The Secessionist Campaign for the Republic of Vermont

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The President
on Wednesday may have reassured Americans that the state of the
Union is "strong," but, just the week before, a group
of Vermont secessionists declared their intention to seek political
power in a quest to get their state to quit the Union altogether.
On Jan. 15, in the state capital of Montpelier, nine candidates
for statewide office gathered in a tiny room at the Capitol Plaza
Hotel, to announce they wanted a divorce from the United States
of America. "For the first time in over 150 years, secession
and political independence from the U.S. will be front and center
in a statewide New England political campaign," said Thomas
Naylor, 73, one of the leaders of the campaign.

A former Duke
University economics professor, Naylor heads up the Second Vermont
Republic, which he describes as "left-libertarian, anti-big
government, anti-empire, antiwar, with small is beautiful as our
guiding philosophy." The group not only advocates the peaceful
secession of Vermont but has minted its own silver "token"
– valued at $25 – and, as part of a publishing venture
with another secessionist group, runs a monthly newspaper called
Vermont Commons, with a circulation of 10,000. According to a 2007
poll, they have support from at least 13% of state voters. The campaign
slogan, Naylor told me, is "Imagine Free Vermont." In
his fondest imaginings, Naylor said, Vermonters would not be "forced
to participate in killing women and children in the Middle East."

Second Vermont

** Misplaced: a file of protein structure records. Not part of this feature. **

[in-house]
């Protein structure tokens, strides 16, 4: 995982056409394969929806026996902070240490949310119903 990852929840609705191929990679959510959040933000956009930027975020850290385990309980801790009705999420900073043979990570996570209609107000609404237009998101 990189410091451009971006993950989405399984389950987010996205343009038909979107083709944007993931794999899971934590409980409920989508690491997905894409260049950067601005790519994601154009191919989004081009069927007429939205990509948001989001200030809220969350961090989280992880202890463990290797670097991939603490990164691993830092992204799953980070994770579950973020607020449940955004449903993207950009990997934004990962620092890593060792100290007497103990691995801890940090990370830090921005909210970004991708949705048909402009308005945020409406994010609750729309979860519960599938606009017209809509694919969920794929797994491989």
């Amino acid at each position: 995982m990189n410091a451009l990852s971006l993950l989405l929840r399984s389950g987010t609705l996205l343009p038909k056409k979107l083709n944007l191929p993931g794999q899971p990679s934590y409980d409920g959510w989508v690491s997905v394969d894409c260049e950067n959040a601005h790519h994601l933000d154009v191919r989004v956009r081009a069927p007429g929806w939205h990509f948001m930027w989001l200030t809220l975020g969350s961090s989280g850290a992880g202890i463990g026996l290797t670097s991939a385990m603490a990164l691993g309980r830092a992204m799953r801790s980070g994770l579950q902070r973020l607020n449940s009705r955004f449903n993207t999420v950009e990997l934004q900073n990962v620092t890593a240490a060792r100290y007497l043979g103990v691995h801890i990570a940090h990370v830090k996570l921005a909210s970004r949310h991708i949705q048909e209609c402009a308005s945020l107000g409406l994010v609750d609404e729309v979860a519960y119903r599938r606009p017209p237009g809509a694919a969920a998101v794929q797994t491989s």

Republic’s gubernatorial candidate is Dennis Steele, 42, a hulking
Carhartt-clad fifth generation Vermonter and entrepreneur. He owns
Radio Free Vermont, an Internet radio station, and honchos an online
venture called ChessManiac.com. Steele says that, if elected, his
first act in office would be to bring home Vermont’s National Guard
from overseas deployments. "I see my kids going off to fight
in wars for empire 10, 15, 20 years from now," said Steele,
who served three years in the U.S. Army. "People in Vermont
in general are very antiwar, and all their faith was in Obama to
end the wars. I ask people, ‘Did you get the change you wanted?’
They can’t even look you in the eyes. We live in a nation that is
asleep at the wheel and where the hearts are growing cold like ice."

Steele and
the secessionists have nothing but contempt for Vermont Senators
Bernie Sanders and Patrick Leahy, who are otherwise considered among
the most liberal members of Congress. "They’ve done nothing
to stop the wars," says Steele flatly. Thomas Naylor was more
pointed: "Every time a Vermonter serving in the National Guard
gets deployed to Iraq or Afghanistan, likely to be hurt or killed,
Bernie and Patrick are there to commemorate the departure and have
pictures taken."

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the rest of the article

February
1, 2010

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